Yep, he’s right, I think. Several of the announcers have become welcome voices in my ears, one, whose name I shamefully have forgotten, got his start on Radio Caroline, and is as good as he was there, Some are just fun to listen to, where else will you find someone addressed as Thunderfairy, and some just ooze personality, like Georgey Spanswick, whose laugh is so infectious that I think she is now on all the local stations in England and the Channel Islands. Combine that with old music, both top 40 and country, and even the weekly gardening show, and it’s a calm and winning combination. Even Postman Pat shows up, and if that registers with you, you spend, like me, entirely too much time with Brits.

Shared activities bridge the difference, like the project in Peckham that brings young professionals together with older people, the young teaching techie skills, the older people telling stories, giving advice, Just like local radio.

And just like radio used to be here,

So often we cousins steal the absolute worst in each other’s culture, but here the Brits managed to steal something that was really good in America, and to get it right not long before we threw it away. Good on you, BBC. You do lots of stuff on on your big national stations radio, and TV, that is deplorable, but your local stuff is quite wonderful.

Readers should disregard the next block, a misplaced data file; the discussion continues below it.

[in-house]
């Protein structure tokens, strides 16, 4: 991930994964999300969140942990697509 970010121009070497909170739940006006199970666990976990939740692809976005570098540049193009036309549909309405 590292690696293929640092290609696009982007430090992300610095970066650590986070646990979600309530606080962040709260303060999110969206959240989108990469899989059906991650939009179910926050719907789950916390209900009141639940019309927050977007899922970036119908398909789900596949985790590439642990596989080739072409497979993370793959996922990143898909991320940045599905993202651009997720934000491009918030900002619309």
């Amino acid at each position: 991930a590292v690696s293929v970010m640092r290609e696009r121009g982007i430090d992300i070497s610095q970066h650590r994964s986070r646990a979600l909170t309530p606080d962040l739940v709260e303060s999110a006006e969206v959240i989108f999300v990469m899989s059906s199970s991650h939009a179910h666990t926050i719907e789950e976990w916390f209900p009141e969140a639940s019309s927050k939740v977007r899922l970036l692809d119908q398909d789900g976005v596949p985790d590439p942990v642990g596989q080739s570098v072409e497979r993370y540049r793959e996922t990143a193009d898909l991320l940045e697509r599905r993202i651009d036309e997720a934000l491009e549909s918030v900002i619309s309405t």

It’s a formula that worked so well that for a time in the mid 60s the best music came either from London – or Chicago. It still works for me, even if I have to listen to a station in Norwich, England. And every once in a while, someone gets on the station, that actually speaks with the Norfolk accent, if you hear it, you won’t forget it, although you may not understand a word they say.

But you know, I was never the complete rocker, for years my clock radio lulled me to sleep, set on WGN, listening to Jack Eigen talking to whatever show biz folks happened to be in Chicago that day. Nothing important, just chatting with them, maybe spinning a record of two, or maybe not. Things were simpler then, maybe because we simply didn’t hear all the noise we do these days.

And this week, one of my favorite Gingers celebrated her 85th birthday, so we’d best remember her, as well.

Remember, Remember, the Fifth of November; and Pictures, Too!

Tonight they’ll try to set a bonfire to burn England down. Why? Because back in 1605 Guy Fawkes was caught before he had time to light the fuse on 30 some odd barrels of gunpowder under parliament, in an attempt to destroy Parliament and the King (James I), thereby setting the stage for the restoration of the Catholic Church.